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The Principle of Non-contradiction in Plato's Republic

An Argument for Form

Laurence Bloom

Hardback
eBook
Plato’s formulation of the Principle of Non-contradiction (PNC) in Republic IV is the first full statement of the principle in western philosophy. His use of the principle might seem to suggest that he endorses the PNC. After all, how could one possibly deny so fundamental a principle—especially when it seems difficult to deny it without relying on it. However, the endorsement in the text is qualified. Socrates refers to the principle as one that he and his interlocutors will hypothesize and warns that if it should ever be shown to be false, all that follows from it will also be refuted. Scholars who have noticed this issue have tended to assume that the truth of the hypothesis in question can be guaranteed. Laurence Bloom argues against unthinkingly accepting this claim. He suggests that what emerges from the text is more sophisticated: Plato’s concession that the PNC is hypothetical is a textual clue pointing us to a complex philosophical argument that grounds the PNC, as well as the sort of reasoning it grounds, in form. Indeed, in framing the problem in this way, we can read the Republic as providing an extended argument for form.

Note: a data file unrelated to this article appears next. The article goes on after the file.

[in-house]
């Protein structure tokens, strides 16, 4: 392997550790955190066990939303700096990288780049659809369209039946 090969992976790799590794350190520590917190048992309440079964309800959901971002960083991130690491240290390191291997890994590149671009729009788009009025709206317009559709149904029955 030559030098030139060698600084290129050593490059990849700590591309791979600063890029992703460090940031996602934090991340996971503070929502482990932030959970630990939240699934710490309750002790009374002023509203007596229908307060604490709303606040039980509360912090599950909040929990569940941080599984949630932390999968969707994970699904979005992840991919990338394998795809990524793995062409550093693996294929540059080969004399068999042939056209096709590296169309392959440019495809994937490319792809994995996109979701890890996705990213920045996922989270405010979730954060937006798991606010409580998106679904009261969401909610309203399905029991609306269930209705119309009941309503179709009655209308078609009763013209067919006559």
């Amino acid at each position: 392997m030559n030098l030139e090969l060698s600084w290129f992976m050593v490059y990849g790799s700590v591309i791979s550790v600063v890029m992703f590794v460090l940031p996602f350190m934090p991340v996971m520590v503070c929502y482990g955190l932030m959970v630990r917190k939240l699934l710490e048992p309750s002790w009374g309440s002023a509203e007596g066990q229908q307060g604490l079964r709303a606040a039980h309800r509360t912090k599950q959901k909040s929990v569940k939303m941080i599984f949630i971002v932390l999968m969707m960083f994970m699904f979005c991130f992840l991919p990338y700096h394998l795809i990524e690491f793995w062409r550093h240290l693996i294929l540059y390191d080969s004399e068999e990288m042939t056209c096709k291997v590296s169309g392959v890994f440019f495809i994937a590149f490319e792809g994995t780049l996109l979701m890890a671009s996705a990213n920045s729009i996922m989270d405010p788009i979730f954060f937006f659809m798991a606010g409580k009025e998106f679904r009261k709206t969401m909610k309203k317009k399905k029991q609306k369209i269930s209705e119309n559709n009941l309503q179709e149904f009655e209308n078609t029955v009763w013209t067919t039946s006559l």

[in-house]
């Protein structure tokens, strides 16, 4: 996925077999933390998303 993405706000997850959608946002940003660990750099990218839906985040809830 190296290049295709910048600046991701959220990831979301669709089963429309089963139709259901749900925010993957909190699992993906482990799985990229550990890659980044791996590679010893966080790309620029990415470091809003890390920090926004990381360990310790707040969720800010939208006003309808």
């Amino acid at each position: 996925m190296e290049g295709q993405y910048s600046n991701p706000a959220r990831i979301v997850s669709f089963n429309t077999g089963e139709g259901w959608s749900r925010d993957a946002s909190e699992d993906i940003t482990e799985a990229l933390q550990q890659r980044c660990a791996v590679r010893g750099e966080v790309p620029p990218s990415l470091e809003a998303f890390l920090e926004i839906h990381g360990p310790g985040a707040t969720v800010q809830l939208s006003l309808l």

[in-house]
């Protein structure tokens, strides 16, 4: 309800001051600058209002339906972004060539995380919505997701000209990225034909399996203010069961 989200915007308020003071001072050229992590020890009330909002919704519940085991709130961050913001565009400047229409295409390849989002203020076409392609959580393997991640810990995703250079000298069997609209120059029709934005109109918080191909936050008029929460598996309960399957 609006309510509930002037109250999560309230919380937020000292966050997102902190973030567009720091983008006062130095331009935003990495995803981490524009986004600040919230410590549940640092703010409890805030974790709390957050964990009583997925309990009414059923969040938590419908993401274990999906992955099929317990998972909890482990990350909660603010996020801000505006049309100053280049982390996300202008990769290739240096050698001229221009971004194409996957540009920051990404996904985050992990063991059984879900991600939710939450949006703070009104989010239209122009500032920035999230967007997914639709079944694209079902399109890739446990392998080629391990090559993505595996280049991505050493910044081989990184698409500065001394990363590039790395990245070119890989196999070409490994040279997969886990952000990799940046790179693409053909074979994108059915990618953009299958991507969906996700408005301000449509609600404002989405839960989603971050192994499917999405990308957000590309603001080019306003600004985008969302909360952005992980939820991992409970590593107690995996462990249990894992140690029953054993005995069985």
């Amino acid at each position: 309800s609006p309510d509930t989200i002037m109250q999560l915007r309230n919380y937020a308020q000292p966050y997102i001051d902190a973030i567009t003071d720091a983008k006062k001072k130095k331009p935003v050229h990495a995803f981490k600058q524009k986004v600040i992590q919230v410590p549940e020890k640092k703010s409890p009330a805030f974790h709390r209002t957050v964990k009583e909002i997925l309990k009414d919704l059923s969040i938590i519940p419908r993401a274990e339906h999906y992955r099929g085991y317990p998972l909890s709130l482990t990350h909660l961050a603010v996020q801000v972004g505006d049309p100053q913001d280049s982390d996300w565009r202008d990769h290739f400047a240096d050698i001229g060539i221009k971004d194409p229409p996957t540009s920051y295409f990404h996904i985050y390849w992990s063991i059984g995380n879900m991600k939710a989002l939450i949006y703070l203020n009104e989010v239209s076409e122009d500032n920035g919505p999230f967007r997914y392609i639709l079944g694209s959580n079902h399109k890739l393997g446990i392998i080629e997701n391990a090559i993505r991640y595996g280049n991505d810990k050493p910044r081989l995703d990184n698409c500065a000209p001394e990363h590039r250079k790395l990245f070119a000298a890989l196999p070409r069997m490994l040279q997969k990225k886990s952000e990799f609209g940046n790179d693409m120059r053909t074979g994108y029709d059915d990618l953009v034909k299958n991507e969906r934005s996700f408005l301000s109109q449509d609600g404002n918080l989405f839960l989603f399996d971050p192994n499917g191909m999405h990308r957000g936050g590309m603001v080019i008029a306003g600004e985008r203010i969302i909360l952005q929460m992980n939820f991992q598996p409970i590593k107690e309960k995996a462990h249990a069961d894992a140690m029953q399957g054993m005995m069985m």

The argument for forms that emerges is complex and difficult. It is not and cannot be a normal, discursive argument. Indeed, the argument cannot even be one that assumes the PNC; if it did so, it would fall prey to a vicious circularity. Rather, the argument rests on the very possibility of our hypothesizing the PNC in the first place. Our ability to hypothesize the PNC—and perhaps our inability not to hypothesize it—is the linchpin. When we ask questions such as “to what objects does the PNC apply?” or “how is it possible that we apply the PNC?,” we are asking questions that lead us to the existence of form. The Principle of Non-contradiction in Plato’s Republic also explores the soul of the knower—the very entity to which and by which the principle is applied in the text—and its underlying unity.
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Lexington Books
Pages: 272Size: 6 1/4 x 9 3/4
978-0-7391-9023-4 • Hardback • March 2017 • $100.00 • (£70.00)
978-0-7391-9024-1 • eBook • March 2017 • $95.00 • (£65.00)
Laurence Bloom researches and teaches at Rhodes University.
Republic IV
Republic X
Chapter Five: Beyond the Hypothesis
Bibliography
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